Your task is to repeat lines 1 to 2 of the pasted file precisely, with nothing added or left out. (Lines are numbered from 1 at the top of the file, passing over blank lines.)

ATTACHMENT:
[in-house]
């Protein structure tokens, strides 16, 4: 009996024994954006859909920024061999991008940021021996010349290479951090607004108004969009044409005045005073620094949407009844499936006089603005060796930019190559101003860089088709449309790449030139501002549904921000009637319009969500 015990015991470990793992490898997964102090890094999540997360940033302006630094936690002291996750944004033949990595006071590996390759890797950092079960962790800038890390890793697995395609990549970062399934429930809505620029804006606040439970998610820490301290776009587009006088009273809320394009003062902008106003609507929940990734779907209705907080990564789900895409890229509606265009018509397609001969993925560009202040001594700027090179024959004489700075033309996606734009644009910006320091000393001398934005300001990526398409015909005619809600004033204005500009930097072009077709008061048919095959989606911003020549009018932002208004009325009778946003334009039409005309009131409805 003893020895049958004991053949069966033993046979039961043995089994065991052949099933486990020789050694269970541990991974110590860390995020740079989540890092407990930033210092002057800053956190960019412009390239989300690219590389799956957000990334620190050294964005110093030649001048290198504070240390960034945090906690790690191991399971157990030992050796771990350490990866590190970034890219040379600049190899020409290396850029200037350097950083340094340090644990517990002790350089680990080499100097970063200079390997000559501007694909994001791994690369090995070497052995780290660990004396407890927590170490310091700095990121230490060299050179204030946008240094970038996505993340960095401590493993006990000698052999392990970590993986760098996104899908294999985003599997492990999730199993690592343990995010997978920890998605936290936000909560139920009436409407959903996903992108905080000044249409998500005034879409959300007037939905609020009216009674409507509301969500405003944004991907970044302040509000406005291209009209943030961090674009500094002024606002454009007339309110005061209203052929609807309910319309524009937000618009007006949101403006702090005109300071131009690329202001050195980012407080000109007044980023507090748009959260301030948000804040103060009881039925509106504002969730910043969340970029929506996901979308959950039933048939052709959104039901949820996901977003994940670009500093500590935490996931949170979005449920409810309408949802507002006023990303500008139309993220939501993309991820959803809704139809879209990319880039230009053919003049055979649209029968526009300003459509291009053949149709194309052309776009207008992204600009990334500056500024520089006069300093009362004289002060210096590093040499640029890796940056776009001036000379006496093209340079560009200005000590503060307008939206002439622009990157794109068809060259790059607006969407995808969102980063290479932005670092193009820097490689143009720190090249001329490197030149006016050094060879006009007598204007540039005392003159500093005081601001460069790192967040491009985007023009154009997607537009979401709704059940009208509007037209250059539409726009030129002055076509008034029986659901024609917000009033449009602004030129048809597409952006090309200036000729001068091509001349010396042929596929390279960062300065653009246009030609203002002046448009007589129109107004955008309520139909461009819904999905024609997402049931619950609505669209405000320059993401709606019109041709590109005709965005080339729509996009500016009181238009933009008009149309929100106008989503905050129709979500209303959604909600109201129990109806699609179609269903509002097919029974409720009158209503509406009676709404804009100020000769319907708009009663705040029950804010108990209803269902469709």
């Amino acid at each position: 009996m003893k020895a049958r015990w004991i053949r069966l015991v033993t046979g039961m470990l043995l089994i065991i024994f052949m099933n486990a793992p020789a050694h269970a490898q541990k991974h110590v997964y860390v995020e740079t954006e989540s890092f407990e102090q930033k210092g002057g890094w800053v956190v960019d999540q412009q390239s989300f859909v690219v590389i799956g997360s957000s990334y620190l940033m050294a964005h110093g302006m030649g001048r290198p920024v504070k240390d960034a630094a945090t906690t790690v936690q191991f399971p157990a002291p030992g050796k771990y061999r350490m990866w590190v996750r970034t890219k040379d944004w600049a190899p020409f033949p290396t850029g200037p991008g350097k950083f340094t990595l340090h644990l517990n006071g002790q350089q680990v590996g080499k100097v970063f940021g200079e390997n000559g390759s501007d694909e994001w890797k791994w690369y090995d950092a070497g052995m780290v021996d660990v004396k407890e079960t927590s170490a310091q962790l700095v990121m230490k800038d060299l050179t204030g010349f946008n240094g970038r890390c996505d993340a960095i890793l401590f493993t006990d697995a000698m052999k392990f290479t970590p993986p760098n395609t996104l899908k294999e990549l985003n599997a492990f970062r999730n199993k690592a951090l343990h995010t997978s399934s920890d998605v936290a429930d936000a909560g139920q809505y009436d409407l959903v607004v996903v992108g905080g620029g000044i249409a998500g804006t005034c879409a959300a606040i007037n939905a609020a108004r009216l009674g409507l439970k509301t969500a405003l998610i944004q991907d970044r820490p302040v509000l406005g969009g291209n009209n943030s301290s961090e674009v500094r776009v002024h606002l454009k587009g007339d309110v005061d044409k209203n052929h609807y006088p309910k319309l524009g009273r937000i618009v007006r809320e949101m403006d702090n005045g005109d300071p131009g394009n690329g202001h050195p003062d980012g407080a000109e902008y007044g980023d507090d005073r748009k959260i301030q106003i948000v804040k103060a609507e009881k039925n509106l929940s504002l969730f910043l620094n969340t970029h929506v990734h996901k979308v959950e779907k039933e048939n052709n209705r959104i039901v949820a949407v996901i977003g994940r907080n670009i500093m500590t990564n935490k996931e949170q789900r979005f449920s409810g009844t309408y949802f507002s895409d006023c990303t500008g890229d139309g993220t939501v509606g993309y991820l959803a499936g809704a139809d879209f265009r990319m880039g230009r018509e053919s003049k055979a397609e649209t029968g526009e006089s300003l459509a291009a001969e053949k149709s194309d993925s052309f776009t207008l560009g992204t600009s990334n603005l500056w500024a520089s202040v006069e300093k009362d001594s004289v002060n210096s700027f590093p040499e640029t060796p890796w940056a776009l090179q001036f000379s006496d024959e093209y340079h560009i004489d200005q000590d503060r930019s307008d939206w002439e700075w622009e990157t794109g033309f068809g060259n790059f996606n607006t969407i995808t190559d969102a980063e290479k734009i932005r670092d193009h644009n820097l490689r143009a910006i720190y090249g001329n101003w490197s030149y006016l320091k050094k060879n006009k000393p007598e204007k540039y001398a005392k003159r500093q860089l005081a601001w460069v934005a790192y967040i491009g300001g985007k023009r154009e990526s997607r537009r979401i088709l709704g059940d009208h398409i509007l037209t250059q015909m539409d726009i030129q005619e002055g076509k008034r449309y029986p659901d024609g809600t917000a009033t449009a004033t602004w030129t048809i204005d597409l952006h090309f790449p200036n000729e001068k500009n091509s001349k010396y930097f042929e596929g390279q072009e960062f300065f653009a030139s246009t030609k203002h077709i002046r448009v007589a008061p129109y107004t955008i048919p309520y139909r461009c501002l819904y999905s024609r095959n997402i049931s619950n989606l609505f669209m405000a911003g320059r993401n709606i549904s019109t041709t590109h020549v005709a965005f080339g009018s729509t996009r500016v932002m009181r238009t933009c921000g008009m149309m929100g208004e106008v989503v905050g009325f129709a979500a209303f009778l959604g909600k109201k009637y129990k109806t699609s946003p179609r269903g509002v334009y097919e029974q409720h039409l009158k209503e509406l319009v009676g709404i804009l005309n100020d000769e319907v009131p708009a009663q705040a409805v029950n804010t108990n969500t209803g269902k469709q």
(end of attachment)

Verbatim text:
[in-house]
């Protein structure tokens, strides 16, 4: 009996024994954006859909920024061999991008940021021996010349290479951090607004108004969009044409005045005073620094949407009844499936006089603005060796930019190559101003860089088709449309790449030139501002549904921000009637319009969500 015990015991470990793992490898997964102090890094999540997360940033302006630094936690002291996750944004033949990595006071590996390759890797950092079960962790800038890390890793697995395609990549970062399934429930809505620029804006606040439970998610820490301290776009587009006088009273809320394009003062902008106003609507929940990734779907209705907080990564789900895409890229509606265009018509397609001969993925560009202040001594700027090179024959004489700075033309996606734009644009910006320091000393001398934005300001990526398409015909005619809600004033204005500009930097072009077709008061048919095959989606911003020549009018932002208004009325009778946003334009039409005309009131409805 003893020895049958004991053949069966033993046979039961043995089994065991052949099933486990020789050694269970541990991974110590860390995020740079989540890092407990930033210092002057800053956190960019412009390239989300690219590389799956957000990334620190050294964005110093030649001048290198504070240390960034945090906690790690191991399971157990030992050796771990350490990866590190970034890219040379600049190899020409290396850029200037350097950083340094340090644990517990002790350089680990080499100097970063200079390997000559501007694909994001791994690369090995070497052995780290660990004396407890927590170490310091700095990121230490060299050179204030946008240094970038996505993340960095401590493993006990000698052999392990970590993986760098996104899908294999985003599997492990999730199993690592343990995010997978920890998605936290936000909560139920009436409407959903996903992108905080000044249409998500005034879409959300007037939905609020009216009674409507509301969500405003944004991907970044302040509000406005291209009209943030961090674009500094002024606002454009007339309110005061209203052929609807309910319309524009937000618009007006949101403006702090005109300071131009690329202001050195980012407080000109007044980023507090748009959260301030948000804040103060009881039925509106504002969730910043969340970029929506996901979308959950039933048939052709959104039901949820996901977003994940670009500093500590935490996931949170979005449920409810309408949802507002006023990303500008139309993220939501993309991820959803809704139809879209990319880039230009053919003049055979649209029968526009300003459509291009053949149709194309052309776009207008992204600009990334500056500024520089006069300093009362004289002060210096590093040499640029890796940056776009001036000379006496093209340079560009200005000590503060307008939206002439622009990157794109068809060259790059607006969407995808969102980063290479932005670092193009820097490689143009720190090249001329490197030149006016050094060879006009007598204007540039005392003159500093005081601001460069790192967040491009985007023009154009997607537009979401709704059940009208509007037209250059539409726009030129002055076509008034029986659901024609917000009033449009602004030129048809597409952006090309200036000729001068091509001349010396042929596929390279960062300065653009246009030609203002002046448009007589129109107004955008309520139909461009819904999905024609997402049931619950609505669209405000320059993401709606019109041709590109005709965005080339729509996009500016009181238009933009008009149309929100106008989503905050129709979500209303959604909600109201129990109806699609179609269903509002097919029974409720009158209503509406009676709404804009100020000769319907708009009663705040029950804010108990209803269902469709």